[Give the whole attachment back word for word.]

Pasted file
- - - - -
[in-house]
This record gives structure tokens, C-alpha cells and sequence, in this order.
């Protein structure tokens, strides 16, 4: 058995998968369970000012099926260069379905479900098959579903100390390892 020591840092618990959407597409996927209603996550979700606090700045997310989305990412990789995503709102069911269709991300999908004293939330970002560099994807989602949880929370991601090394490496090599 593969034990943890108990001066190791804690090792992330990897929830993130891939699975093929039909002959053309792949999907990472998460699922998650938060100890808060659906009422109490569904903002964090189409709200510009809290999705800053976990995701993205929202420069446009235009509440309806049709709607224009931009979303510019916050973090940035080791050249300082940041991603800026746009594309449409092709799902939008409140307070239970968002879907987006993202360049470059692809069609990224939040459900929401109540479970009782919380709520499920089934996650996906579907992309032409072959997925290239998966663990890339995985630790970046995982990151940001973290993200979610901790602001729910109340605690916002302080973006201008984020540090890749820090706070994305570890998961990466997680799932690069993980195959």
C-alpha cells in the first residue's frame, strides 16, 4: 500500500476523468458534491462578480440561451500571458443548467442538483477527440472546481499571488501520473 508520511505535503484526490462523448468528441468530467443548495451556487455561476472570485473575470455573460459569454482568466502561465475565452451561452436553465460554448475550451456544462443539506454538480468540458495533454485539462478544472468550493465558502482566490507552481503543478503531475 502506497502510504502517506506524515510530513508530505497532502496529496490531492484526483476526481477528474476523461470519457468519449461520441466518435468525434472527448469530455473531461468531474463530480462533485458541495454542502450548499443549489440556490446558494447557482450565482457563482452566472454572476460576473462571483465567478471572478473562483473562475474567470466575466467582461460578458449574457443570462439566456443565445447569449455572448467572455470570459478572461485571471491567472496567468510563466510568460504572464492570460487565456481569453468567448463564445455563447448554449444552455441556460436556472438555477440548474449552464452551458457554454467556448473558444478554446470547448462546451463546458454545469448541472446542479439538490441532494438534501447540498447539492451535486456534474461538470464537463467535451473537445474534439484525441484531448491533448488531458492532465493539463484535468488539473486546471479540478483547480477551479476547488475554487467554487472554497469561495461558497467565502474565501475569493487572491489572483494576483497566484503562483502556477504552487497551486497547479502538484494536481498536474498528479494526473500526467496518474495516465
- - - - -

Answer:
[in-house]
This record gives structure tokens, C-alpha cells and sequence, in this order.
């Protein structure tokens, strides 16, 4: 058995998968369970000012099926260069379905479900098959579903100390390892 020591840092618990959407597409996927209603996550979700606090700045997310989305990412990789995503709102069911269709991300999908004293939330970002560099994807989602949880929370991601090394490496090599 593969034990943890108990001066190791804690090792992330990897929830993130891939699975093929039909002959053309792949999907990472998460699922998650938060100890808060659906009422109490569904903002964090189409709200510009809290999705800053976990995701993205929202420069446009235009509440309806049709709607224009931009979303510019916050973090940035080791050249300082940041991603800026746009594309449409092709799902939008409140307070239970968002879907987006993202360049470059692809069609990224939040459900929401109540479970009782919380709520499920089934996650996906579907992309032409072959997925290239998966663990890339995985630790970046995982990151940001973290993200979610901790602001729910109340605690916002302080973006201008984020540090890749820090706070994305570890998961990466997680799932690069993980195959």
C-alpha cells in the first residue's frame, strides 16, 4: 500500500476523468458534491462578480440561451500571458443548467442538483477527440472546481499571488501520473 508520511505535503484526490462523448468528441468530467443548495451556487455561476472570485473575470455573460459569454482568466502561465475565452451561452436553465460554448475550451456544462443539506454538480468540458495533454485539462478544472468550493465558502482566490507552481503543478503531475 502506497502510504502517506506524515510530513508530505497532502496529496490531492484526483476526481477528474476523461470519457468519449461520441466518435468525434472527448469530455473531461468531474463530480462533485458541495454542502450548499443549489440556490446558494447557482450565482457563482452566472454572476460576473462571483465567478471572478473562483473562475474567470466575466467582461460578458449574457443570462439566456443565445447569449455572448467572455470570459478572461485571471491567472496567468510563466510568460504572464492570460487565456481569453468567448463564445455563447448554449444552455441556460436556472438555477440548474449552464452551458457554454467556448473558444478554446470547448462546451463546458454545469448541472446542479439538490441532494438534501447540498447539492451535486456534474461538470464537463467535451473537445474534439484525441484531448491533448488531458492532465493539463484535468488539473486546471479540478483547480477551479476547488475554487467554487472554497469561495461558497467565502474565501475569493487572491489572483494576483497566484503562483502556477504552487497551486497547479502538484494536481498536474498528479494526473500526467496518474495516465